59 For the modest offerings to the lares, see Flower (n. 41), 40–62, 162 ff.; and W. F. Jashemski, The Gardens of Pompeii, Herculaneum and the Villas Destroyed by Vesuvius (New Rochelle, NY, 1979), 120, who mentions cereals, mola salsa, wine, little cakes, and incense, as well as figs, dates, and almonds. A pig would be a larger offering (fitting for the Compitalia or worship of the Lares Augusti) and there is a pig depicted before the altar in the earthquake relief. Because of the short tail of the lizard, I believe that it is a lizard whose tail has been lost and is in the process of regenerating it. Possibly it is a symbol for Pompeii itself post-earthquake? For the lizard as an uncanny ‘creature of power’, see A. D. Nock, ‘The Lizard in Magic in Religion’, in Magical Texts from a Bilingual Papyrus in the British Museum. Proc. Brit. Acad. 17 (1931), reprinted in A. D. Nock, Essays on Religion and the Ancient World, vol. 1 (Cambridge, 1972), 271–76.

60 It may also evoke the idea of renovatio (very appropriate after the earthquake), as understood by the vegetation on the Ara Pacis. See K. T. von Stackelberg, The Roman Garden. Space, Sense, and Society (London, 2009), 33.

61 Harmon, D. P., ‘The Family Festivals of Rome’, ANRW 16.2 (1978), 1593, my emphasis. Fröhlich, T., Lararien- und Fassadenbilder in den Vesuvstädten. Untersuchungen zur ‘volkstümlichen’ pompejanischen Malerei (Mainz, 1991), 22–7, also describes the daily sacrifices to the lares.

62 Cf. Toner (n. 8), 158 ‘individual recovery often involves fitting trauma into an enduring model of the wider social world in which that individual sits’.

63 Van der Kolk and van der Hart (n. 8), 176.

64 Caruth (n. 34), 58.

65 See Q Nat. 6.32.3–12.

66 See Q Nat. 6.29 and 6.3.1: ‘It will also help to realize in advance that the gods are not responsible for any of this, and neither the sky nor the earth is shaken by the anger of divinities: these things have their own causes, and do not run wild to order, but, like our bodies, they are upset by certain defects, and when they seem to be causing harm, they are suffering it.’ It is only in Q Nat. 6 that Seneca has such a negative opinion of religio, indicating, to my mind, that he is specifically responding to the events of the day.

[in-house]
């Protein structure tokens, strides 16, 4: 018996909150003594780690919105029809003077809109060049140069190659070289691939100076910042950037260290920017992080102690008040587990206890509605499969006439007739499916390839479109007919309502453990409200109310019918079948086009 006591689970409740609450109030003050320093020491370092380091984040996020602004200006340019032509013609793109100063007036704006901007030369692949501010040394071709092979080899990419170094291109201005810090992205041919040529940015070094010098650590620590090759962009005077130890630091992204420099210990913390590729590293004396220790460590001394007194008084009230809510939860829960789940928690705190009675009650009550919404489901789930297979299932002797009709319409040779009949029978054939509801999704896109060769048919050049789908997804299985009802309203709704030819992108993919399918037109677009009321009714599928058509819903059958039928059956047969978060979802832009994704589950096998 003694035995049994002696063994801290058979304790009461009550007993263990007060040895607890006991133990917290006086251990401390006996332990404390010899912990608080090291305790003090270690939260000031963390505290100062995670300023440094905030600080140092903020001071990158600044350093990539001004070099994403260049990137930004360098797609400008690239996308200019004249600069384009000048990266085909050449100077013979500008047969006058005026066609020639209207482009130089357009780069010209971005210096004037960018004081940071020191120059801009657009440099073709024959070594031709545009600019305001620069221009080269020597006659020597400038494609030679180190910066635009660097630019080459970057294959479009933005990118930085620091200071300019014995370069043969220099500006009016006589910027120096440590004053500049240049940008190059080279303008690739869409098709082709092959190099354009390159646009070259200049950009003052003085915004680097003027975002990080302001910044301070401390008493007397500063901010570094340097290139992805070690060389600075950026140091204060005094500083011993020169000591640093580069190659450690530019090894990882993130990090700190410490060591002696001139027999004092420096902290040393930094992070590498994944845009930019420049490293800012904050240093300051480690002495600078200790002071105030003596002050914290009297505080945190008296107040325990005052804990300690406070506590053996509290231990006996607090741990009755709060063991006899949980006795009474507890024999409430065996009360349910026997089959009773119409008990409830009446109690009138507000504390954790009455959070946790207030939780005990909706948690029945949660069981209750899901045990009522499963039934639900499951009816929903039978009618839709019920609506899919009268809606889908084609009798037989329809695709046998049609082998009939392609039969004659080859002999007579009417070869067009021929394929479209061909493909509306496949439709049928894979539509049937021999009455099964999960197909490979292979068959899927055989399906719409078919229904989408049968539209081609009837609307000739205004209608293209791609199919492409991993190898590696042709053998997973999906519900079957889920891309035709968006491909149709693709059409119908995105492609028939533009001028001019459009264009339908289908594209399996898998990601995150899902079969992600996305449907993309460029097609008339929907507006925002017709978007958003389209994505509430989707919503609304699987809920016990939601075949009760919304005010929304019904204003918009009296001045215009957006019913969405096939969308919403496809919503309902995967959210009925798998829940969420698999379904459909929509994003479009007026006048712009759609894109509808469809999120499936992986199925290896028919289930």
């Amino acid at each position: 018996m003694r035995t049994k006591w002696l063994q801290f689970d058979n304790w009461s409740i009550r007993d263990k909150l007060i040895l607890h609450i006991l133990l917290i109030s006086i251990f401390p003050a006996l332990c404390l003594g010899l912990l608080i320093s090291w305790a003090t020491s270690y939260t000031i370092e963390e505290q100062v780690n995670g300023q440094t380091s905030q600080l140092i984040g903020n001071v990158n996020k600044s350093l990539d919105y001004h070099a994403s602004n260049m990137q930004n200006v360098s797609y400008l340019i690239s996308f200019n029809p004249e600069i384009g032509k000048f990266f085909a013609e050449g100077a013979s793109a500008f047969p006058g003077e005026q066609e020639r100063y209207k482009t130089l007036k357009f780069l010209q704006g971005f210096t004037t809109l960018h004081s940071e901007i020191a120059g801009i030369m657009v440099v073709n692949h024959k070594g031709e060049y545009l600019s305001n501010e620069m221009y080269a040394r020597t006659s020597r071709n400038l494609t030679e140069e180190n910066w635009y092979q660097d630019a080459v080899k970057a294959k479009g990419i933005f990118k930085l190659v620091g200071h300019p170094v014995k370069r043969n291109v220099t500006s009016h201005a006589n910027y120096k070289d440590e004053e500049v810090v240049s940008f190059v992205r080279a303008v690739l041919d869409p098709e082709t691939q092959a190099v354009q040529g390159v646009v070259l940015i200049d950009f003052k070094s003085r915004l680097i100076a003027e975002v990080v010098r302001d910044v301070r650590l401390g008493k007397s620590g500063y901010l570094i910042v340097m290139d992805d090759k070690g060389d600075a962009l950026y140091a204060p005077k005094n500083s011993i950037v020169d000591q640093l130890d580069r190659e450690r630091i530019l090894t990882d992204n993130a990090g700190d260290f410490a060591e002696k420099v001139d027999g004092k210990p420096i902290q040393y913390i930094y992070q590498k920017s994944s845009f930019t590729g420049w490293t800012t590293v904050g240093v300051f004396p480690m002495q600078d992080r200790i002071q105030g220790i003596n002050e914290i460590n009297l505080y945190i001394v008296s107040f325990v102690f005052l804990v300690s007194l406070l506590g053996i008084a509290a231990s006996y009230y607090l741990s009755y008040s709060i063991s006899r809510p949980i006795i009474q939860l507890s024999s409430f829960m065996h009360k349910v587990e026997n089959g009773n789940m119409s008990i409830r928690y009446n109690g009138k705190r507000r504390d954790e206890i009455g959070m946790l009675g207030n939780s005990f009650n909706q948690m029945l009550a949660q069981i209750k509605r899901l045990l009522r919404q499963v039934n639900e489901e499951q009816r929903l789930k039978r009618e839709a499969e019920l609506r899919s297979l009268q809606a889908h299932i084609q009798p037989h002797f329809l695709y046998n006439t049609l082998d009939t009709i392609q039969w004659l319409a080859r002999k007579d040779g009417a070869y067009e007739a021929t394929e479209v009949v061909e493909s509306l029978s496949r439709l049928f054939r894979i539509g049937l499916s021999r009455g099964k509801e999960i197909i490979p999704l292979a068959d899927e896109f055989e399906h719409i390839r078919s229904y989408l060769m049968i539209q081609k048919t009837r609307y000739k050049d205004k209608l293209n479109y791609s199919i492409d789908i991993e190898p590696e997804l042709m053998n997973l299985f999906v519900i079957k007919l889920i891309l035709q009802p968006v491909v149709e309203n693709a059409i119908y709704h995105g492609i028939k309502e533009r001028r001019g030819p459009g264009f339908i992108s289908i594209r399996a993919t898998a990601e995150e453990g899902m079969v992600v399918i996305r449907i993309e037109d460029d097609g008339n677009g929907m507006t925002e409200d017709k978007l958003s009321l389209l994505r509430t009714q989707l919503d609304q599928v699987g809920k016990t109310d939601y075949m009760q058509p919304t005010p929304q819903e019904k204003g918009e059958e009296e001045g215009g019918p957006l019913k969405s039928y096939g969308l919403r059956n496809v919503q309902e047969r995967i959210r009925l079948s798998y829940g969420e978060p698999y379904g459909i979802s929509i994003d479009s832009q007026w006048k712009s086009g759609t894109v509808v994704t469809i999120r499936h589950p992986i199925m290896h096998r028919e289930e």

67 Tib. 1.10, Prop. 4.1, and Hor. Carm. 3.23 give us a sense of those prayers: see Flower (n. 41), 353–6.

68 Sielke, S., ‘“Joy in Repetition”; or, Tte Significance of Seriality in Processes of Memory and (Re-)Mediation’, in Kilbourn, R. J. A. and Ty, E. (eds.), The Memory Effect. The Remediation of Memory in Literature and Film (Waterloo, Ontario, 2013), 49.

69 For Seneca, the study of physics will lead to theology and the understanding of god, as he writes, ‘To look into all this [the natural world], to learn about it, to brood over it – is that not to transcend one's mortality and be re-registered with a higher status? “What use will that be to you?” you say. If nothing else, at least this: I shall know that everything is puny when I have measured god’ (Q Nat. For more on the connections between physics and theology, see Inwood, B., ‘Why Physics?’, in Salles, R. (ed.), God and Cosmos in Stoicism (Oxford, 2009), 201–23. The earthquake also increased adherents to a new religion in Pompeii, Christianity, and we start to see traces of Jesus devotion after the earthquake: see Longenecker, B. W., The Crosses of Pompeii. Jesus-Devotion in a Vesuvian Town (Minneapolis, MN, 2016), esp. 278–83.

I owe a great debt to the editors and reader of Greece & Rome for their extensive assistance and encouragement. Andrew T. Wilburn and Elizabeth Wueste provided astute comments and questions. Thanks to Lizzie Edgar for helping with image permissions. Any remaining errors are my own.